JPMorgan, PNC to Lead Bank Payout Parade

JPMorgan, PNC Bank and U.S. Bancorp will be the first banks to raise dividend payouts if the Federal Reserve finally lifts its restriction on such a move stemming from the credit crisis, according to analysts.

“We believe that (PNC) , (USB) , and (JPM) shares could be particularly strong, given their strong capital levels and the companies' stated desires to increase dividend payments,” said Paul Miller, FBR Capital Markets analyst, in a note.

The Fed is expected to lift capital restrictions on healthy banks soon, according to reports. The CEOs of Wall Street’s major institutions have been lobbying to do so since dividends have historically been a big part of the investing dynamic for the sector.

On his October 13 earnings conference call, JPMorgan Chief Jamie Dimon said he wanted to reinstate the dividend in the first quarter of next year. He said that regulators were applying additional stress tests to the banks before the implementation of the international Basel 3 capital requirements in order to figure out who would be healthy enough to do just that.

“Strong banks must show ‘ability’ to meet Basel 3 capital requirements, with sufficient cushion to cover Dodd-Frank capital requirments,” said Morgan Stanley’s Betsy Graseck in a note. “All large cap banks reach the minimum standard by the first quarter 2011, except Bank of America .”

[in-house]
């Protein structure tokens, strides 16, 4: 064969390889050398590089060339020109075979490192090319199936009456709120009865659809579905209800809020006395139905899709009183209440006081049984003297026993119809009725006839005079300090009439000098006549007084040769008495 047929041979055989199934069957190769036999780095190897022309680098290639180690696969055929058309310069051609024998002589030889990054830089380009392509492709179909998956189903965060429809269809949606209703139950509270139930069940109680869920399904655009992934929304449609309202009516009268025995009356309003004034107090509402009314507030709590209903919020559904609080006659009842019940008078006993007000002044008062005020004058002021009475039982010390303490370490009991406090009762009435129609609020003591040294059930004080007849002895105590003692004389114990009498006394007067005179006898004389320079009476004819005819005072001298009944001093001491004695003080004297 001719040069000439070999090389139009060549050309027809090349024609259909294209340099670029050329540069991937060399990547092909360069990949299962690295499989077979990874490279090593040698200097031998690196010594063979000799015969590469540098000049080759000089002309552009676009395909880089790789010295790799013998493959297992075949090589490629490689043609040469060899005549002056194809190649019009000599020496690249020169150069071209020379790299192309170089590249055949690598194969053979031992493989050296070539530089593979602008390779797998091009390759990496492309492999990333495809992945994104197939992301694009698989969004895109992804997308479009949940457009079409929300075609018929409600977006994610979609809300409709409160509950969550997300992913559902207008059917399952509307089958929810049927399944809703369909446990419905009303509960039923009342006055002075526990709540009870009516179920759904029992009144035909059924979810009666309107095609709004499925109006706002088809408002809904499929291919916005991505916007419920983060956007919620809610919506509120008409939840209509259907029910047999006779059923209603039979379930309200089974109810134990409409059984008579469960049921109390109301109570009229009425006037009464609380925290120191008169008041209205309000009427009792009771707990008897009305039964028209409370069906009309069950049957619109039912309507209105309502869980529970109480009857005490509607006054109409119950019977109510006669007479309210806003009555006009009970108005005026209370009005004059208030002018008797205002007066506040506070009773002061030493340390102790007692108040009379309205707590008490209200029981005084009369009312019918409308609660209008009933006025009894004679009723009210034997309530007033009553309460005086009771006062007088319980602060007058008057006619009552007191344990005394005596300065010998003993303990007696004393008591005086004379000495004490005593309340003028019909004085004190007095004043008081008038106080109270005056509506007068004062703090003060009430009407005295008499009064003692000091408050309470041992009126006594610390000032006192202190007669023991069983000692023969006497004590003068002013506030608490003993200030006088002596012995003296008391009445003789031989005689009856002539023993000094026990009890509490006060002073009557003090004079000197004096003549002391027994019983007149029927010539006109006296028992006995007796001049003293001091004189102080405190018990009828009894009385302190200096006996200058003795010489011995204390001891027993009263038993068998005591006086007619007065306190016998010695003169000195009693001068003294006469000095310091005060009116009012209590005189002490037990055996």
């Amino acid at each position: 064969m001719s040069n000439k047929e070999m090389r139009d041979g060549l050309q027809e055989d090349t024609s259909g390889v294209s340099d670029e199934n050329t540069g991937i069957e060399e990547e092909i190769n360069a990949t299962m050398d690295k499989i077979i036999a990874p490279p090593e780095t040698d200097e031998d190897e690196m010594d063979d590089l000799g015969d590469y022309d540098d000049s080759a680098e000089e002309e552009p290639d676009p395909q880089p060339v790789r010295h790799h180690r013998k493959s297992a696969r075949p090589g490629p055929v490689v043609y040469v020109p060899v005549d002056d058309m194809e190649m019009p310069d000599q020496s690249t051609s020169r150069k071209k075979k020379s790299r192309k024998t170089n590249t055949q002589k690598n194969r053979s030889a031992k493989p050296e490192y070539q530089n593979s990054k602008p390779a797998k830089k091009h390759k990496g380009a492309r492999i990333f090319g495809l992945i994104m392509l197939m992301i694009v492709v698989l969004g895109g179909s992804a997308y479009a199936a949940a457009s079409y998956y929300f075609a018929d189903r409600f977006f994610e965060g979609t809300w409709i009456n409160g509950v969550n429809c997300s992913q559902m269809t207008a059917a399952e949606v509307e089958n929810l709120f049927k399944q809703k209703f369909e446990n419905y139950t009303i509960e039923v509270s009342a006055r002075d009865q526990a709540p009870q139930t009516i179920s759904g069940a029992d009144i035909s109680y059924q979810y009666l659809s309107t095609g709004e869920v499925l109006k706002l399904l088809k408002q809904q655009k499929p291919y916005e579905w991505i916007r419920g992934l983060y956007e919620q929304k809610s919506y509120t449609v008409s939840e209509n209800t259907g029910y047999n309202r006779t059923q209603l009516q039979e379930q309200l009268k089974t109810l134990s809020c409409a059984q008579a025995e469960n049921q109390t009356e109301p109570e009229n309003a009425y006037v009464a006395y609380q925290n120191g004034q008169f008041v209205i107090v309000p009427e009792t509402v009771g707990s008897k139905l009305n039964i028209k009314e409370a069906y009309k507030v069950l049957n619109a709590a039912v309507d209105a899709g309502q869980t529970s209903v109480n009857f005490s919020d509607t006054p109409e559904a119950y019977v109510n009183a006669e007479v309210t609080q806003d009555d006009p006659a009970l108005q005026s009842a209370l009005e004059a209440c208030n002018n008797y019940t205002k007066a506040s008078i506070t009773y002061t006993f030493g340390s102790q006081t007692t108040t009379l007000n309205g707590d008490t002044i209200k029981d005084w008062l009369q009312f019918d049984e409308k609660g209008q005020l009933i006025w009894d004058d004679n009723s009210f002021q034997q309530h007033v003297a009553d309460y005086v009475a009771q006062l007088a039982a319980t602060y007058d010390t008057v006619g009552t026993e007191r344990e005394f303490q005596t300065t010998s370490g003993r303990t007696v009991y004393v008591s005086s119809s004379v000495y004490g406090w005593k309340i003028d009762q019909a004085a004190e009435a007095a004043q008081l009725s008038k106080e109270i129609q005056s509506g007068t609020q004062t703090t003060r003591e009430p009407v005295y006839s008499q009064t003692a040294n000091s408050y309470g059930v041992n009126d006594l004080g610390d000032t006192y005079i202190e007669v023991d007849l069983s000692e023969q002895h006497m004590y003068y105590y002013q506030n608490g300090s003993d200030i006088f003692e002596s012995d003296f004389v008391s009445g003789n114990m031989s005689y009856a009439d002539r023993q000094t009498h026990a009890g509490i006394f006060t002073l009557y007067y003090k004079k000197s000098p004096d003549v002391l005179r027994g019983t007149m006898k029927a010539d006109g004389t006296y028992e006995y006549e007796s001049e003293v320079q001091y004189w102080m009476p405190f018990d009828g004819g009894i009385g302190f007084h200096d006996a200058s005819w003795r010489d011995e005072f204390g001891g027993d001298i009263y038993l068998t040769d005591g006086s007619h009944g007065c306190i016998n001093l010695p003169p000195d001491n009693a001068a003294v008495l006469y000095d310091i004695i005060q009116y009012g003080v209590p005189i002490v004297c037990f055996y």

FBR’s Miller adds that they will have had to pay back the TARP money too, of course.

The overall payout ratio (dividend per share divided by EPS) for the sector will more than double next year to 15 percent, according to Morgan Stanley. It will nearly double again to 28 percent in 2012, the firm said. The payouts of JPMorgan, PNC and U.S. Bancorp will hit 27 percent, 34 percent and 36 percent respectively in 2012.

Financial stocks have led the rally this week in stocks, boosted first by the Fed’s quantitative easing announcement and then by President Obama’s stated openness to dividend tax cut extensions. The report about the Fed loosening restrictions, first reported by the Wall Street Journal, was the cherry on top. The Financials SPDR exchange-traded fund is up more the 6 percent this week. The next best group was energy, up just over 4 percent.

“Stocks are reflecting current returns, no expected returns,” wrote Morgan Stanley’s Graseck. “We think market is missing capital management (dividends and buybacks) to resume in the second quarter of 2011, a key catalyst for large cap bank stocks.”

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